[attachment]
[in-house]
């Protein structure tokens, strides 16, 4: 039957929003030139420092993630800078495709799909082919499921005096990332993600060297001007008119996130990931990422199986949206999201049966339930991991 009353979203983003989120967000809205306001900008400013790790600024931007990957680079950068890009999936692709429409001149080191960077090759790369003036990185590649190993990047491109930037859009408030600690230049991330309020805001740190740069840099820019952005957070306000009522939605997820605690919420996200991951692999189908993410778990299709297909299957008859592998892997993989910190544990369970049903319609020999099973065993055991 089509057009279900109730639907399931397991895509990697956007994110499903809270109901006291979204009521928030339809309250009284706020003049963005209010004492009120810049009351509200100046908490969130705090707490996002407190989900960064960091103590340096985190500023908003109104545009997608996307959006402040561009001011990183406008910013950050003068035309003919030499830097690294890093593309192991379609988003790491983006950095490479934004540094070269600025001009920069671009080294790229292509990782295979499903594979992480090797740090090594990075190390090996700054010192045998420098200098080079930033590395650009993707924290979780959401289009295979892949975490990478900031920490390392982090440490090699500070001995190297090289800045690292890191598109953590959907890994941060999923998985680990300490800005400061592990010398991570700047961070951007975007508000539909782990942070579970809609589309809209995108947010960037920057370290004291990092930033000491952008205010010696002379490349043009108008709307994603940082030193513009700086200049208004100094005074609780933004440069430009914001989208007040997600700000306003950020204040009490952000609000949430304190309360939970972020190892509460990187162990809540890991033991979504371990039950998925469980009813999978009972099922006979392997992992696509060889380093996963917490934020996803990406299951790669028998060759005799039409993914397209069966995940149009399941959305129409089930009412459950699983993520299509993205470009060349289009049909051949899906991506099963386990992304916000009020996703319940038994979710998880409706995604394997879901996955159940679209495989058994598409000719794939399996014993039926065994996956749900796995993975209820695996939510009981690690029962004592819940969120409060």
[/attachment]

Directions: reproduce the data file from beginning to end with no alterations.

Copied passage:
[in-house]
């Protein structure tokens, strides 16, 4: 039957929003030139420092993630800078495709799909082919499921005096990332993600060297001007008119996130990931990422199986949206999201049966339930991991 009353979203983003989120967000809205306001900008400013790790600024931007990957680079950068890009999936692709429409001149080191960077090759790369003036990185590649190993990047491109930037859009408030600690230049991330309020805001740190740069840099820019952005957070306000009522939605997820605690919420996200991951692999189908993410778990299709297909299957008859592998892997993989910190544990369970049903319609020999099973065993055991 089509057009279900109730639907399931397991895509990697956007994110499903809270109901006291979204009521928030339809309250009284706020003049963005209010004492009120810049009351509200100046908490969130705090707490996002407190989900960064960091103590340096985190500023908003109104545009997608996307959006402040561009001011990183406008910013950050003068035309003919030499830097690294890093593309192991379609988003790491983006950095490479934004540094070269600025001009920069671009080294790229292509990782295979499903594979992480090797740090090594990075190390090996700054010192045998420098200098080079930033590395650009993707924290979780959401289009295979892949975490990478900031920490390392982090440490090699500070001995190297090289800045690292890191598109953590959907890994941060999923998985680990300490800005400061592990010398991570700047961070951007975007508000539909782990942070579970809609589309809209995108947010960037920057370290004291990092930033000491952008205010010696002379490349043009108008709307994603940082030193513009700086200049208004100094005074609780933004440069430009914001989208007040997600700000306003950020204040009490952000609000949430304190309360939970972020190892509460990187162990809540890991033991979504371990039950998925469980009813999978009972099922006979392997992992696509060889380093996963917490934020996803990406299951790669028998060759005799039409993914397209069966995940149009399941959305129409089930009412459950699983993520299509993205470009060349289009049909051949899906991506099963386990992304916000009020996703319940038994979710998880409706995604394997879901996955159940679209495989058994598409000719794939399996014993039926065994996956749900796995993975209820695996939510009981690690029962004592819940969120409060």